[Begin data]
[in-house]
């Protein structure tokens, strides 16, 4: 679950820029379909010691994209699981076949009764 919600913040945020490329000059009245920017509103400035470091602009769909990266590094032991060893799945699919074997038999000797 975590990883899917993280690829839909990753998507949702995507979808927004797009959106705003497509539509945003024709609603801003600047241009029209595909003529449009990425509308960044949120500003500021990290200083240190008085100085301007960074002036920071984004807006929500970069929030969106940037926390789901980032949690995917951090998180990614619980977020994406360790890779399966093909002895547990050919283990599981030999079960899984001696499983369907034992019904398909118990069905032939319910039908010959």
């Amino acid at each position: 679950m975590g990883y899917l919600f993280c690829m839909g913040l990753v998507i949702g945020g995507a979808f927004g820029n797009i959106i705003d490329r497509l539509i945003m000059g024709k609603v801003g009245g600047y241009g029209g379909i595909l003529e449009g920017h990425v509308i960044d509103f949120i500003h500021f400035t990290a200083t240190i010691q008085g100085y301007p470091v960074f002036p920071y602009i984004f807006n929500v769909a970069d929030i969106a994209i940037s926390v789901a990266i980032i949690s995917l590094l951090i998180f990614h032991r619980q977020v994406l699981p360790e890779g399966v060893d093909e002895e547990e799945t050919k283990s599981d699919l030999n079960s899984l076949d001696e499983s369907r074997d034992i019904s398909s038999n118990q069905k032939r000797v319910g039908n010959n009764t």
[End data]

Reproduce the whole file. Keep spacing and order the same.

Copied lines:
[in-house]
């Protein structure tokens, strides 16, 4: 679950820029379909010691994209699981076949009764 919600913040945020490329000059009245920017509103400035470091602009769909990266590094032991060893799945699919074997038999000797 975590990883899917993280690829839909990753998507949702995507979808927004797009959106705003497509539509945003024709609603801003600047241009029209595909003529449009990425509308960044949120500003500021990290200083240190008085100085301007960074002036920071984004807006929500970069929030969106940037926390789901980032949690995917951090998180990614619980977020994406360790890779399966093909002895547990050919283990599981030999079960899984001696499983369907034992019904398909118990069905032939319910039908010959």
């Amino acid at each position: 679950m975590g990883y899917l919600f993280c690829m839909g913040l990753v998507i949702g945020g995507a979808f927004g820029n797009i959106i705003d490329r497509l539509i945003m000059g024709k609603v801003g009245g600047y241009g029209g379909i595909l003529e449009g920017h990425v509308i960044d509103f949120i500003h500021f400035t990290a200083t240190i010691q008085g100085y301007p470091v960074f002036p920071y602009i984004f807006n929500v769909a970069d929030i969106a994209i940037s926390v789901a990266i980032i949690s995917l590094l951090i998180f990614h032991r619980q977020v994406l699981p360790e890779g399966v060893d093909e002895e547990e799945t050919k283990s599981d699919l030999n079960s899984l076949d001696e499983s369907r074997d034992i019904s398909s038999n118990q069905k032939r000797v319910g039908n010959n009764t």